We offer a courtesy recheck two weeks after procedure to ensure appropriate healing.
Upon discharge, we are prescribing Prednisone and Gabapentin for your dog to reduce side effects. Trazadone may be dispensed as needed to keep your pet calm to aid in restricting activity/excitement.
Final Assessment of Efficacy
Your veterinarian will test your dog’s blood to assess the success of adulticide treatment 6 months after treatment. The goal is to eliminate all stages of heartworms from your dog.
Home Care – Your Responsibility
Throughout the recovery period, please watch your pet for coughing, gagging, vomiting, diarrhea, or loss of appetite. Excessive sluggishness, respiratory distress, and coughing up blood are signs of a serious problem that require immediate veterinary attention. The most important thing you can do to minimize complications during treatment is to restrict your pet’s exercise before, during and after the Melarsomine injections.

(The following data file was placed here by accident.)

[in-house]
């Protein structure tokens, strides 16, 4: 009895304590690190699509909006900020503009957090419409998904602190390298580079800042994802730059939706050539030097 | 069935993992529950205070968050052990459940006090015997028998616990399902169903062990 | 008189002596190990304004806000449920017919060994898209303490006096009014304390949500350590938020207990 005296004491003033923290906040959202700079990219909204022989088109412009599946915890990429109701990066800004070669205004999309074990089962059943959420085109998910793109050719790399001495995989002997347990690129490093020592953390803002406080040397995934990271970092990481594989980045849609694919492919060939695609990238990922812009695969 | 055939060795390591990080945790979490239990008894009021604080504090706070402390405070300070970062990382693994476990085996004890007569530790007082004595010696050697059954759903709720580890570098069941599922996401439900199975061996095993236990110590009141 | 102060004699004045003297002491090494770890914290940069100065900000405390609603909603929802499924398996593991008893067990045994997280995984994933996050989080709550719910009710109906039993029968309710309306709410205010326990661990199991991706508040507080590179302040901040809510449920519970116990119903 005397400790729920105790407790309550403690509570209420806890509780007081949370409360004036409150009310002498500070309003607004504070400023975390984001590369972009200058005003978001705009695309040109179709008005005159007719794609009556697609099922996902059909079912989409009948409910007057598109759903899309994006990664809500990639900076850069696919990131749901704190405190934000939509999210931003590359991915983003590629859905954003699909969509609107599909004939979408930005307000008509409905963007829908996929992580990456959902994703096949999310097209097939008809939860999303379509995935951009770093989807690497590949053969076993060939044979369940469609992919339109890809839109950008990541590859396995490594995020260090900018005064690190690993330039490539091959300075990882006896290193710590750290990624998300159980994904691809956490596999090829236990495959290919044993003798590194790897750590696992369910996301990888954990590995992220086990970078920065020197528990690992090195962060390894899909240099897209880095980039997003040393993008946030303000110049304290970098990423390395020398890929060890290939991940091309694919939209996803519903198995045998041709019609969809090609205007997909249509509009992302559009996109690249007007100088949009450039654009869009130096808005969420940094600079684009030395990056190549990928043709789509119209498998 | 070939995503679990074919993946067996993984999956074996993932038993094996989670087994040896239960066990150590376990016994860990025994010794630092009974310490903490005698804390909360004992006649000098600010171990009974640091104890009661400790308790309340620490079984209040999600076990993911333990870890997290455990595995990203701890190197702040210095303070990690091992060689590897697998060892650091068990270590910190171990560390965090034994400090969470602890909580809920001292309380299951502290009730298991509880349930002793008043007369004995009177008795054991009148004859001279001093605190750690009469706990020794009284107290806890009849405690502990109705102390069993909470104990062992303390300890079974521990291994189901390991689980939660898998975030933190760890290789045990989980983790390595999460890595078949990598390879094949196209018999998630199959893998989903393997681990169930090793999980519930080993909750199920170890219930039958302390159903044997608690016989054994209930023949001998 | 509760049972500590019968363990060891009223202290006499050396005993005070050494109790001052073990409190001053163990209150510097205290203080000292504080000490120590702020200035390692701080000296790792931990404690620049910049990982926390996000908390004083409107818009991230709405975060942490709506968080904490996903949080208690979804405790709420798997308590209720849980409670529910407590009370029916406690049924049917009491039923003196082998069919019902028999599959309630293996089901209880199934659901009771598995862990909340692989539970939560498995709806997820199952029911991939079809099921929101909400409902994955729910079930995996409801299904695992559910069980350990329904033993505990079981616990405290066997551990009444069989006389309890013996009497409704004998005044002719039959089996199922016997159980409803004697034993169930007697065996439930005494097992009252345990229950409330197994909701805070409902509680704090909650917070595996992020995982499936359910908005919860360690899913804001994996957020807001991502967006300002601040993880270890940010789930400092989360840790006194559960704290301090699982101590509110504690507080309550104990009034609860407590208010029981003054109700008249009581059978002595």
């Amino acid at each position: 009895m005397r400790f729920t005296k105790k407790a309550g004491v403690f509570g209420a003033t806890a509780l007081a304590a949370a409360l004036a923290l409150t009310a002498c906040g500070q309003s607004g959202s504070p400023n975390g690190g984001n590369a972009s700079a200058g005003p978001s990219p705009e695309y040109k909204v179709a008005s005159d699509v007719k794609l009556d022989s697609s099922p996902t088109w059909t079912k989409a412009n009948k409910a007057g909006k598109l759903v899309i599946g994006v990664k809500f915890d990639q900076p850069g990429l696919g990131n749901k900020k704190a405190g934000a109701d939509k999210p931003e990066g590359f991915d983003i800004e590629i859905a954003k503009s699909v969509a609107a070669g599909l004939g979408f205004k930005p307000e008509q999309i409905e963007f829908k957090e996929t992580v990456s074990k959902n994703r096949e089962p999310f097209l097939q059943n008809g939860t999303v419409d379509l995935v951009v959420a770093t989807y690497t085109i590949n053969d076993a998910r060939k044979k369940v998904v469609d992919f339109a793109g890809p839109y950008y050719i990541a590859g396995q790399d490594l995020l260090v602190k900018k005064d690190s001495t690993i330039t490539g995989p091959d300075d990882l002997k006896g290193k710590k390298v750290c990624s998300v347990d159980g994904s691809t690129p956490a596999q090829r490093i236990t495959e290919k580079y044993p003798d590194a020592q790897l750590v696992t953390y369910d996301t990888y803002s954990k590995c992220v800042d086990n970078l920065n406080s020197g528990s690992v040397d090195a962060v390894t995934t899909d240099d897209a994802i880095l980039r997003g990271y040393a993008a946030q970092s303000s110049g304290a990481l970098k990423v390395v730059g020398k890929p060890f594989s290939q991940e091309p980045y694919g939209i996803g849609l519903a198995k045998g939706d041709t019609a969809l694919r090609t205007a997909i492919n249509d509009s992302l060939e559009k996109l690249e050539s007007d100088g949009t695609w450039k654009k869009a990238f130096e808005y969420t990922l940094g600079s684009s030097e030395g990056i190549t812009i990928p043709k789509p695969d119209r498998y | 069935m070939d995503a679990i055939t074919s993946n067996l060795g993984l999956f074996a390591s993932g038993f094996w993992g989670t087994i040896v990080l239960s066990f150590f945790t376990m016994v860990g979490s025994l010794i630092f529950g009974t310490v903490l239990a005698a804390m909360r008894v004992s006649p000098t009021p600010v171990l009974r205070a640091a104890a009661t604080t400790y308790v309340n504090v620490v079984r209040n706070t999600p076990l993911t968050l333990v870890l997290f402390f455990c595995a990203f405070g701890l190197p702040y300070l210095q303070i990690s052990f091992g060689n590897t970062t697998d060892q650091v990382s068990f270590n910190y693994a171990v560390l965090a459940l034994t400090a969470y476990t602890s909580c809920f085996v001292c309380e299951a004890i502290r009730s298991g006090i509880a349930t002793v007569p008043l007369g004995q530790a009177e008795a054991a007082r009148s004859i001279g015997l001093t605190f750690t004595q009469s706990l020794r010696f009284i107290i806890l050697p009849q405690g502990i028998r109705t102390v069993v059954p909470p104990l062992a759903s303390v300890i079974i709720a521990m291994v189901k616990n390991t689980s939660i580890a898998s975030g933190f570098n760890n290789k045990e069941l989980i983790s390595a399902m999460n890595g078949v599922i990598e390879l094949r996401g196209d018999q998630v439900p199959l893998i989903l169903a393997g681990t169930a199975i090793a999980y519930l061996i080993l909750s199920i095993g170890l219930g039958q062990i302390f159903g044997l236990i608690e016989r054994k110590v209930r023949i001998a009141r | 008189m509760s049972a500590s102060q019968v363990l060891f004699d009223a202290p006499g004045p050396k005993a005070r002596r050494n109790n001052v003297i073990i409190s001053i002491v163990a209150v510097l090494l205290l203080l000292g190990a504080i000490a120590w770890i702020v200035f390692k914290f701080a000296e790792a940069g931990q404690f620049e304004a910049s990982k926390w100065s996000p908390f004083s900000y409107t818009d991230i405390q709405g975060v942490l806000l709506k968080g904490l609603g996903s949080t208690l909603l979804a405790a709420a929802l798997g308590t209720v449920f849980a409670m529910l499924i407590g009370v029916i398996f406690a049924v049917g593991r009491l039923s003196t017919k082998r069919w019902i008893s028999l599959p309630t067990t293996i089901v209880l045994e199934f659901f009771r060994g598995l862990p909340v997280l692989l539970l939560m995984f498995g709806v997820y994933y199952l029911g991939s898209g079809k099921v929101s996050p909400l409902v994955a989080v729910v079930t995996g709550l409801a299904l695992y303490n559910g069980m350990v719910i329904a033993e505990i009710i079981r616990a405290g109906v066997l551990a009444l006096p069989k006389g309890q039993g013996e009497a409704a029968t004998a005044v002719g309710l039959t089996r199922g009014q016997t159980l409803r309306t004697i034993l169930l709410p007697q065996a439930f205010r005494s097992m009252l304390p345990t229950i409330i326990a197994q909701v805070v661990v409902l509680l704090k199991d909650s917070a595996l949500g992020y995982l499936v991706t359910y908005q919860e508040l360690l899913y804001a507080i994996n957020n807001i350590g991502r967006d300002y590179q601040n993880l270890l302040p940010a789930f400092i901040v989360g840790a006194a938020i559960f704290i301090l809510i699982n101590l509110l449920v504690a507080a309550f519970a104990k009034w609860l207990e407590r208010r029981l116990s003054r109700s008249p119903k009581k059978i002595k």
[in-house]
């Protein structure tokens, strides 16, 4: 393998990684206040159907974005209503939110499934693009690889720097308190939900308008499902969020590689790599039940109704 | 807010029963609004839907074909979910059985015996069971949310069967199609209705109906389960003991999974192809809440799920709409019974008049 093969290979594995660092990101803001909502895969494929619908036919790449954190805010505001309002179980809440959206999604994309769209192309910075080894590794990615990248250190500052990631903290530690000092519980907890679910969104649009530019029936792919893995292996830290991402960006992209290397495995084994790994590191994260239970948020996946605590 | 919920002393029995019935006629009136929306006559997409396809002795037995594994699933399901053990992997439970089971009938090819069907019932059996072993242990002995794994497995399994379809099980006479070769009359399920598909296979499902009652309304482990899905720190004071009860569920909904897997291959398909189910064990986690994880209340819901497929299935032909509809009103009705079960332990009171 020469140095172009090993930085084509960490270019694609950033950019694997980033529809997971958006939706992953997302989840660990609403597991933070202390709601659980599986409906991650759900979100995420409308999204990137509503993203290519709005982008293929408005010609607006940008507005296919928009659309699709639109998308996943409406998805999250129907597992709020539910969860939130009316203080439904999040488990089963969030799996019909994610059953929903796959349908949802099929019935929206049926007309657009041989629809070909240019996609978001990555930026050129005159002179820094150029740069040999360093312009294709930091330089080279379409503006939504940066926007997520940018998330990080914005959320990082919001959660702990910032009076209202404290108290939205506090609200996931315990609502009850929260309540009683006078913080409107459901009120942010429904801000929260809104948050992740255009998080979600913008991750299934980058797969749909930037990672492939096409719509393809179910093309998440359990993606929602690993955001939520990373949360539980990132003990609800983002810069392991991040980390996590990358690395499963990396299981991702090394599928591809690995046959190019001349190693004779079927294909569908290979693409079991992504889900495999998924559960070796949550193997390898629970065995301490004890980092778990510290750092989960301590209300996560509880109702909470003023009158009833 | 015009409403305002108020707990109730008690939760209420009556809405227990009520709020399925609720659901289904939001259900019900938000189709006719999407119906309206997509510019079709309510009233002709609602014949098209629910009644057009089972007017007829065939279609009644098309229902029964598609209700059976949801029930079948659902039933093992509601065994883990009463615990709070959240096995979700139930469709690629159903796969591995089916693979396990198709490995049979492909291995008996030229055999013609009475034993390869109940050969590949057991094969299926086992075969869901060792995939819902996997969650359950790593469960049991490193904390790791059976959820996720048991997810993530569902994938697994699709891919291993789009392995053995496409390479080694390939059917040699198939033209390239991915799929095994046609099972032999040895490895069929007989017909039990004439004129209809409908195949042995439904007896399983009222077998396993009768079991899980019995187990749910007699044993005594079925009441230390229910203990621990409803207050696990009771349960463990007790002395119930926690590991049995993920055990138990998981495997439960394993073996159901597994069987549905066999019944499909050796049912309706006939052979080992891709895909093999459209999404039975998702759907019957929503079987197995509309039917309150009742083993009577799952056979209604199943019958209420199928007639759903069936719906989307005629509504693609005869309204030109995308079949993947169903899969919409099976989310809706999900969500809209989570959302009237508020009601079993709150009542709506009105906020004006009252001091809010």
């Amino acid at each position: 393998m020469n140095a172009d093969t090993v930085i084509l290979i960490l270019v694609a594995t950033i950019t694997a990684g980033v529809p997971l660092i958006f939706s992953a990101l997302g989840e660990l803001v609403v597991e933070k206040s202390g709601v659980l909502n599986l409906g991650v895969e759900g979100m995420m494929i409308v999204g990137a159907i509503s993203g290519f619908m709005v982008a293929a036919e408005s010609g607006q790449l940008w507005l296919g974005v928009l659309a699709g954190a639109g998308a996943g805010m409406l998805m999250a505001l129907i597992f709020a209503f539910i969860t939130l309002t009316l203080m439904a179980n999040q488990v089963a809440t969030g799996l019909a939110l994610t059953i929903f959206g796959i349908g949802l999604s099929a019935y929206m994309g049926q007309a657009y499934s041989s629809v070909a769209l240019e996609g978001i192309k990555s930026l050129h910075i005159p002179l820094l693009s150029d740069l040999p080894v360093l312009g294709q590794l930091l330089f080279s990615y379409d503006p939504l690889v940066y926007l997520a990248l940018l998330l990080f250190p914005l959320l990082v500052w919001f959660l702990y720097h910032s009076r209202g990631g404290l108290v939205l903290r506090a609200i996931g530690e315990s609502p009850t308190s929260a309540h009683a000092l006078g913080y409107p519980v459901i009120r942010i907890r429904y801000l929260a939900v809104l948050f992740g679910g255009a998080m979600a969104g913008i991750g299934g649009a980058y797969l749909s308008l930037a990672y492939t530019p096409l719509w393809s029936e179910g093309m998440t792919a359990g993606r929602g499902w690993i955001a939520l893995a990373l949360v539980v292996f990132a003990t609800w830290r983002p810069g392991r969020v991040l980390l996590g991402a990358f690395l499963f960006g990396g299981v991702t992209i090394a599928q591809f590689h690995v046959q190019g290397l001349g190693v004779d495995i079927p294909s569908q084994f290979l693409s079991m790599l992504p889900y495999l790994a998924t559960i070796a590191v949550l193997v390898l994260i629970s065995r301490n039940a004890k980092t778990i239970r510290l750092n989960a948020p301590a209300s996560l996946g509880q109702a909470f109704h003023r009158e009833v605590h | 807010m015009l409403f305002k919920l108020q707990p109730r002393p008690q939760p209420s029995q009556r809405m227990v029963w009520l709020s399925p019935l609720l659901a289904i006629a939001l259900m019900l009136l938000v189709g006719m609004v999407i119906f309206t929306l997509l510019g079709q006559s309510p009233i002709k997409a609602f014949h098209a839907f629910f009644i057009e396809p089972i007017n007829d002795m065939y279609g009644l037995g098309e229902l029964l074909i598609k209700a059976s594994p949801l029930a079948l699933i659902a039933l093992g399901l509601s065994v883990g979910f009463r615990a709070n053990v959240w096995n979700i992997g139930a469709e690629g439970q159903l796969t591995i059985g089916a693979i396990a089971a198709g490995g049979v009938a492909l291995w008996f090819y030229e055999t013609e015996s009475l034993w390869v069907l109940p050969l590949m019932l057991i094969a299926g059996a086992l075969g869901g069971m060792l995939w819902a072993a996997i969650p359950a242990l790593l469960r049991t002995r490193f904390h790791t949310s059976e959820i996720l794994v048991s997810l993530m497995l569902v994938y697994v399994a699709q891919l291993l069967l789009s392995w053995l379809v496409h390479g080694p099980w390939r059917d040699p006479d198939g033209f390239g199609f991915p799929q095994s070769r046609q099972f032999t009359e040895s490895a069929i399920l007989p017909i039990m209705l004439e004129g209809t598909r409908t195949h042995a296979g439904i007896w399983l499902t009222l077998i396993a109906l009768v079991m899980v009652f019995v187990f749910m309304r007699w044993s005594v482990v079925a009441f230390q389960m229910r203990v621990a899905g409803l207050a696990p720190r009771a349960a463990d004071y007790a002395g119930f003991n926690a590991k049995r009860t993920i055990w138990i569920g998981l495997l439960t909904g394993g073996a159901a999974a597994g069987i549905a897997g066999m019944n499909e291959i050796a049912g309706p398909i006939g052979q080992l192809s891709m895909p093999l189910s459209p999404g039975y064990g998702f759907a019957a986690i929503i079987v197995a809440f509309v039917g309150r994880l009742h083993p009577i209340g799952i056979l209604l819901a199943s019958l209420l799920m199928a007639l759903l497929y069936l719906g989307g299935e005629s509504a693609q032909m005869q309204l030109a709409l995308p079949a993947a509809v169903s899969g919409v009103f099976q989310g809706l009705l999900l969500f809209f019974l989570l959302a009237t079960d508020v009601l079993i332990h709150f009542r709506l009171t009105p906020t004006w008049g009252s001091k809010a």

Because exercise increases blood flow to the lungs, it increases the likelihood that dead worms will block blood flow. This can result in severe complications and possibly death.
Short, leashed walks only just to use the bathroom
No running/free roaming
No rough housing
They should be confined to a crate or small room when you are not home
It will be beneficial to separate housemates if they tend to actively play
The importance of restricting your dog’s activity and continuing heartworm prevention cannot be overemphasized!